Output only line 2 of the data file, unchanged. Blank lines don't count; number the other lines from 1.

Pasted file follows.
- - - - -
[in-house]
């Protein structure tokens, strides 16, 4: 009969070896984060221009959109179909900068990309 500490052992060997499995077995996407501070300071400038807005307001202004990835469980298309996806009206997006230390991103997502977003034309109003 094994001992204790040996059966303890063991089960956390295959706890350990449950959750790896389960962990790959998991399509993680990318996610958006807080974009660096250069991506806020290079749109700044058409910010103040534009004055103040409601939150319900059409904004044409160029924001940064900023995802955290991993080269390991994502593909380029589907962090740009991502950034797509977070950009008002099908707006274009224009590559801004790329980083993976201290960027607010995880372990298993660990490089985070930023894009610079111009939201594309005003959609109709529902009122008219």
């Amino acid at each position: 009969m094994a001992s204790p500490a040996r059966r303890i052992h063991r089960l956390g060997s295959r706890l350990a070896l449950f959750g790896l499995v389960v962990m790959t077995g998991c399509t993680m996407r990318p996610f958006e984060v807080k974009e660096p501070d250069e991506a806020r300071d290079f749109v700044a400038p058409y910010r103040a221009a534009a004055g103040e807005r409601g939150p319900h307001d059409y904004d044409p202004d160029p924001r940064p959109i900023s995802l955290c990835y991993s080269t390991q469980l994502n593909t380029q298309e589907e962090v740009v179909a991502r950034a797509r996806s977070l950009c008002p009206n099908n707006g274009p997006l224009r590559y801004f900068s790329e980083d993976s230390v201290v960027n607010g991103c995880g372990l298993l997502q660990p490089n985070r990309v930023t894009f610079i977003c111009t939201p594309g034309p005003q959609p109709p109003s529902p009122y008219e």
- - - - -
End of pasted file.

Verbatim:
């Protein structure tokens, strides 16, 4: 009969070896984060221009959109179909900068990309 500490052992060997499995077995996407501070300071400038807005307001202004990835469980298309996806009206997006230390991103997502977003034309109003 094994001992204790040996059966303890063991089960956390295959706890350990449950959750790896389960962990790959998991399509993680990318996610958006807080974009660096250069991506806020290079749109700044058409910010103040534009004055103040409601939150319900059409904004044409160029924001940064900023995802955290991993080269390991994502593909380029589907962090740009991502950034797509977070950009008002099908707006274009224009590559801004790329980083993976201290960027607010995880372990298993660990490089985070930023894009610079111009939201594309005003959609109709529902009122008219």